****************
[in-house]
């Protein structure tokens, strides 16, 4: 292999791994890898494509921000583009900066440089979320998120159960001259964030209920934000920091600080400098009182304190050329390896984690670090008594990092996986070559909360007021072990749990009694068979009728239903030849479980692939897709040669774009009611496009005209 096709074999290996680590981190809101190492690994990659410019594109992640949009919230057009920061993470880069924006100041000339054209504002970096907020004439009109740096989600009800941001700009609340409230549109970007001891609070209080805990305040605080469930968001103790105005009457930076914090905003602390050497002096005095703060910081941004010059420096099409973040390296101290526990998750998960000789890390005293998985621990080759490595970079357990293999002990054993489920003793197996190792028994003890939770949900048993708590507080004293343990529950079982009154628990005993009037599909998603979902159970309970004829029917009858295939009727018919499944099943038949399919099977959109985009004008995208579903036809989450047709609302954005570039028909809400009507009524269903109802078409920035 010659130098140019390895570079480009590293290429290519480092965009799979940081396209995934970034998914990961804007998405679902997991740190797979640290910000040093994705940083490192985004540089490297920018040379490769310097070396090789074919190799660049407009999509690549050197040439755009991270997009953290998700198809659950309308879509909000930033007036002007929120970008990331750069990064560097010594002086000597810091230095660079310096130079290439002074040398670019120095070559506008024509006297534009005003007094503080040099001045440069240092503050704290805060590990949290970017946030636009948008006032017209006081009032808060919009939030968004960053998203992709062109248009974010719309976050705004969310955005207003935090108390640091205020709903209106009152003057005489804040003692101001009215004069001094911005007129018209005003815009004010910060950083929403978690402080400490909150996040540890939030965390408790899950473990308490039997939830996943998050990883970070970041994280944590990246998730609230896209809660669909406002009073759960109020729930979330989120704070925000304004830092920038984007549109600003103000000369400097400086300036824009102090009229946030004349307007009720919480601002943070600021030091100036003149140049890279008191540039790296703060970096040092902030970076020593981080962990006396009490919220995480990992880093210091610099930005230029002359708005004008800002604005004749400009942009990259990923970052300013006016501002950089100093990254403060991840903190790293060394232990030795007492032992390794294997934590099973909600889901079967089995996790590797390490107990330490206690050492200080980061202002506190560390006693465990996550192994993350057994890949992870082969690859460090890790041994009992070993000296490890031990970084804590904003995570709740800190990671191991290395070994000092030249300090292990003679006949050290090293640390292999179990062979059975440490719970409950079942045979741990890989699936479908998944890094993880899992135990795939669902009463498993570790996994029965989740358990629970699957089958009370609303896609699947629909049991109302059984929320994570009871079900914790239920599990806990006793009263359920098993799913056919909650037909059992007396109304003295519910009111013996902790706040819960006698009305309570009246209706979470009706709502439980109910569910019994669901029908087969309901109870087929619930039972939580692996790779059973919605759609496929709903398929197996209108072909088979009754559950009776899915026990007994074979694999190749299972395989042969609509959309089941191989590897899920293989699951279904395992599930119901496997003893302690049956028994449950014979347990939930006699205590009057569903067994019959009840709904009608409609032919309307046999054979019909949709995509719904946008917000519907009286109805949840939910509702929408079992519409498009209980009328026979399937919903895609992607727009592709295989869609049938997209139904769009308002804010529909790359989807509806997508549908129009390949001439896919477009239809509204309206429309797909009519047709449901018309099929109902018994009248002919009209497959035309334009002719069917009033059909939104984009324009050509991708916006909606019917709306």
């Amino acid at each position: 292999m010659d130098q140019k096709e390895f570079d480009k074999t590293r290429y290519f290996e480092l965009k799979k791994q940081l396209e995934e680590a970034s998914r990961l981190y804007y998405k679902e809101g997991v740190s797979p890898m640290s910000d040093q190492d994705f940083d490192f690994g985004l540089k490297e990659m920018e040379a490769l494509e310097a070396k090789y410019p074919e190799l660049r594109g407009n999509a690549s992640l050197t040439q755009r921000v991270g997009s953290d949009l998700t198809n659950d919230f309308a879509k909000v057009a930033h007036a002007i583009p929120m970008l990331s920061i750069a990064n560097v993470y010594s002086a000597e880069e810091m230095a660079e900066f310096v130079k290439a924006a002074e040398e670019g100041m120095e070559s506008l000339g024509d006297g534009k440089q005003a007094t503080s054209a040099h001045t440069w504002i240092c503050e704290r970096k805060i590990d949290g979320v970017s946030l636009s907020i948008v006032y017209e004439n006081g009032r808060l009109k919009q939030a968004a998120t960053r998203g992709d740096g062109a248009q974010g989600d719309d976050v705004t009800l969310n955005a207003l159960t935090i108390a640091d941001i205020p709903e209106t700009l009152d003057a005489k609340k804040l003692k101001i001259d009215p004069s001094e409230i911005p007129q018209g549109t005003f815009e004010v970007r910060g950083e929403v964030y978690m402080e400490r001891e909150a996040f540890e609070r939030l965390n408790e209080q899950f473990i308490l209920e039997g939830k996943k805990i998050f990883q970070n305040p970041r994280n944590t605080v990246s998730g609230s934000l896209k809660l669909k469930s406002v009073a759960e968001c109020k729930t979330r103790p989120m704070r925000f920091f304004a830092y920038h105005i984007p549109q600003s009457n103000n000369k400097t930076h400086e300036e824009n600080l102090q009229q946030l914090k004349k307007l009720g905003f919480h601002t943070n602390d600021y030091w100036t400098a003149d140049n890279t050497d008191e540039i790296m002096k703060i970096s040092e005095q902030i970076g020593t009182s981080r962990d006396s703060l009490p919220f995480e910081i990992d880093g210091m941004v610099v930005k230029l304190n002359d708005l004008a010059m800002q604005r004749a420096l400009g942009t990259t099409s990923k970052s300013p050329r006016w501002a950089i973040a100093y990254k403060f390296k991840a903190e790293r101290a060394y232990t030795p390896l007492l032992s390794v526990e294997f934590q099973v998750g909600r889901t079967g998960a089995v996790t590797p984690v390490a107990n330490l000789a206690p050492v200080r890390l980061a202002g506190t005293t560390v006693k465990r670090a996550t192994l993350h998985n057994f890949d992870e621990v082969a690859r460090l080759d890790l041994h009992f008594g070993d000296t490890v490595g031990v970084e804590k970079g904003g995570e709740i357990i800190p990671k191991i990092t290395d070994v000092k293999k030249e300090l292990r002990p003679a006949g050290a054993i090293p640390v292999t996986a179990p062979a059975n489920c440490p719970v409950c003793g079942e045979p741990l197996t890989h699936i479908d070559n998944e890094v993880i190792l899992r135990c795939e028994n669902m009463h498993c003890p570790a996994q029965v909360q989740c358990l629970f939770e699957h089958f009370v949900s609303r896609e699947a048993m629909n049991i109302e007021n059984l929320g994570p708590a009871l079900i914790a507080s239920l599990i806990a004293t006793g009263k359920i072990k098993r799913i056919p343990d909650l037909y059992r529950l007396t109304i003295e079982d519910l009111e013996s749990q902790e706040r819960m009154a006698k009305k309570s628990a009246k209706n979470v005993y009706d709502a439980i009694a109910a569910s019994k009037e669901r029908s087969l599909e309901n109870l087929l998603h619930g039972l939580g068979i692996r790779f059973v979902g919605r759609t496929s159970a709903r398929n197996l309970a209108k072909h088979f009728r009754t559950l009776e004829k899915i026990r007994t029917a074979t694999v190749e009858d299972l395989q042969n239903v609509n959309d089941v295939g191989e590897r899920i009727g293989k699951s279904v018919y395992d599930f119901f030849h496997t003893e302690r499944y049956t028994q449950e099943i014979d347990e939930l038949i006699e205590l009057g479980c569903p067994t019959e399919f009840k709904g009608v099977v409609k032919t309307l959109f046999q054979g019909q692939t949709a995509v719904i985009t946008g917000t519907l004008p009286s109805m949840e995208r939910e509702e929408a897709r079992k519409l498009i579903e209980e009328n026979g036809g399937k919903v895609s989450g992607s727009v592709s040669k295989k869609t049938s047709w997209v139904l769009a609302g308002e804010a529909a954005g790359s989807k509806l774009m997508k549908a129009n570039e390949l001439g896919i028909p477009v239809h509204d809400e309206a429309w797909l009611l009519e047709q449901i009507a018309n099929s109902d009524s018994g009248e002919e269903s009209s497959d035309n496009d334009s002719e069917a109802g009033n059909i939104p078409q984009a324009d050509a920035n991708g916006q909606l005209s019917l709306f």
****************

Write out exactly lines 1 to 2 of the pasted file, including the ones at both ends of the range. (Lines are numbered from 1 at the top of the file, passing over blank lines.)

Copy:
[in-house]
């Protein structure tokens, strides 16, 4: 292999791994890898494509921000583009900066440089979320998120159960001259964030209920934000920091600080400098009182304190050329390896984690670090008594990092996986070559909360007021072990749990009694068979009728239903030849479980692939897709040669774009009611496009005209 096709074999290996680590981190809101190492690994990659410019594109992640949009919230057009920061993470880069924006100041000339054209504002970096907020004439009109740096989600009800941001700009609340409230549109970007001891609070209080805990305040605080469930968001103790105005009457930076914090905003602390050497002096005095703060910081941004010059420096099409973040390296101290526990998750998960000789890390005293998985621990080759490595970079357990293999002990054993489920003793197996190792028994003890939770949900048993708590507080004293343990529950079982009154628990005993009037599909998603979902159970309970004829029917009858295939009727018919499944099943038949399919099977959109985009004008995208579903036809989450047709609302954005570039028909809400009507009524269903109802078409920035 010659130098140019390895570079480009590293290429290519480092965009799979940081396209995934970034998914990961804007998405679902997991740190797979640290910000040093994705940083490192985004540089490297920018040379490769310097070396090789074919190799660049407009999509690549050197040439755009991270997009953290998700198809659950309308879509909000930033007036002007929120970008990331750069990064560097010594002086000597810091230095660079310096130079290439002074040398670019120095070559506008024509006297534009005003007094503080040099001045440069240092503050704290805060590990949290970017946030636009948008006032017209006081009032808060919009939030968004960053998203992709062109248009974010719309976050705004969310955005207003935090108390640091205020709903209106009152003057005489804040003692101001009215004069001094911005007129018209005003815009004010910060950083929403978690402080400490909150996040540890939030965390408790899950473990308490039997939830996943998050990883970070970041994280944590990246998730609230896209809660669909406002009073759960109020729930979330989120704070925000304004830092920038984007549109600003103000000369400097400086300036824009102090009229946030004349307007009720919480601002943070600021030091100036003149140049890279008191540039790296703060970096040092902030970076020593981080962990006396009490919220995480990992880093210091610099930005230029002359708005004008800002604005004749400009942009990259990923970052300013006016501002950089100093990254403060991840903190790293060394232990030795007492032992390794294997934590099973909600889901079967089995996790590797390490107990330490206690050492200080980061202002506190560390006693465990996550192994993350057994890949992870082969690859460090890790041994009992070993000296490890031990970084804590904003995570709740800190990671191991290395070994000092030249300090292990003679006949050290090293640390292999179990062979059975440490719970409950079942045979741990890989699936479908998944890094993880899992135990795939669902009463498993570790996994029965989740358990629970699957089958009370609303896609699947629909049991109302059984929320994570009871079900914790239920599990806990006793009263359920098993799913056919909650037909059992007396109304003295519910009111013996902790706040819960006698009305309570009246209706979470009706709502439980109910569910019994669901029908087969309901109870087929619930039972939580692996790779059973919605759609496929709903398929197996209108072909088979009754559950009776899915026990007994074979694999190749299972395989042969609509959309089941191989590897899920293989699951279904395992599930119901496997003893302690049956028994449950014979347990939930006699205590009057569903067994019959009840709904009608409609032919309307046999054979019909949709995509719904946008917000519907009286109805949840939910509702929408079992519409498009209980009328026979399937919903895609992607727009592709295989869609049938997209139904769009308002804010529909790359989807509806997508549908129009390949001439896919477009239809509204309206429309797909009519047709449901018309099929109902018994009248002919009209497959035309334009002719069917009033059909939104984009324009050509991708916006909606019917709306």